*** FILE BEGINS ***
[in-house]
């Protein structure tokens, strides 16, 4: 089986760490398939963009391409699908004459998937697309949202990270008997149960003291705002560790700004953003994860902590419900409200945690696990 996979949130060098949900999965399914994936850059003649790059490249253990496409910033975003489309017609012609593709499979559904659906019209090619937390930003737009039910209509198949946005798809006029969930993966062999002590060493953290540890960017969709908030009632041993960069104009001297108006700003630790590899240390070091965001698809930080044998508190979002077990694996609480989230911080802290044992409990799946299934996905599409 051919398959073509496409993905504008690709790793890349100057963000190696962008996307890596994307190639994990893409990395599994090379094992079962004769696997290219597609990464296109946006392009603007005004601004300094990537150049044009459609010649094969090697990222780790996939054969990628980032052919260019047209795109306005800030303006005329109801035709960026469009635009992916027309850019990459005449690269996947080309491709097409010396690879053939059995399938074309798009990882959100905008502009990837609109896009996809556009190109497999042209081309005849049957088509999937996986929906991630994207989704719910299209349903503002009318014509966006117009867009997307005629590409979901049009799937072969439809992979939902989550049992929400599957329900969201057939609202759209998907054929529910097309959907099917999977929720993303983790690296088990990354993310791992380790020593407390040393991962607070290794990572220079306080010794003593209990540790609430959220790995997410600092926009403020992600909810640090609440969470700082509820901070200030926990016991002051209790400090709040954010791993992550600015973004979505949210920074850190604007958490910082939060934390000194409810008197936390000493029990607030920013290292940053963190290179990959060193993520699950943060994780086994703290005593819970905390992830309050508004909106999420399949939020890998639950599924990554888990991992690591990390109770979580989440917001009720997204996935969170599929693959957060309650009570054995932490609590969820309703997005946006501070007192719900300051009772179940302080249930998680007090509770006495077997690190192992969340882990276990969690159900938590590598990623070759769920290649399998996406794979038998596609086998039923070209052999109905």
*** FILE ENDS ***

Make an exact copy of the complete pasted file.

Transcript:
[in-house]
């Protein structure tokens, strides 16, 4: 089986760490398939963009391409699908004459998937697309949202990270008997149960003291705002560790700004953003994860902590419900409200945690696990 996979949130060098949900999965399914994936850059003649790059490249253990496409910033975003489309017609012609593709499979559904659906019209090619937390930003737009039910209509198949946005798809006029969930993966062999002590060493953290540890960017969709908030009632041993960069104009001297108006700003630790590899240390070091965001698809930080044998508190979002077990694996609480989230911080802290044992409990799946299934996905599409 051919398959073509496409993905504008690709790793890349100057963000190696962008996307890596994307190639994990893409990395599994090379094992079962004769696997290219597609990464296109946006392009603007005004601004300094990537150049044009459609010649094969090697990222780790996939054969990628980032052919260019047209795109306005800030303006005329109801035709960026469009635009992916027309850019990459005449690269996947080309491709097409010396690879053939059995399938074309798009990882959100905008502009990837609109896009996809556009190109497999042209081309005849049957088509999937996986929906991630994207989704719910299209349903503002009318014509966006117009867009997307005629590409979901049009799937072969439809992979939902989550049992929400599957329900969201057939609202759209998907054929529910097309959907099917999977929720993303983790690296088990990354993310791992380790020593407390040393991962607070290794990572220079306080010794003593209990540790609430959220790995997410600092926009403020992600909810640090609440969470700082509820901070200030926990016991002051209790400090709040954010791993992550600015973004979505949210920074850190604007958490910082939060934390000194409810008197936390000493029990607030920013290292940053963190290179990959060193993520699950943060994780086994703290005593819970905390992830309050508004909106999420399949939020890998639950599924990554888990991992690591990390109770979580989440917001009720997204996935969170599929693959957060309650009570054995932490609590969820309703997005946006501070007192719900300051009772179940302080249930998680007090509770006495077997690190192992969340882990276990969690159900938590590598990623070759769920290649399998996406794979038998596609086998039923070209052999109905």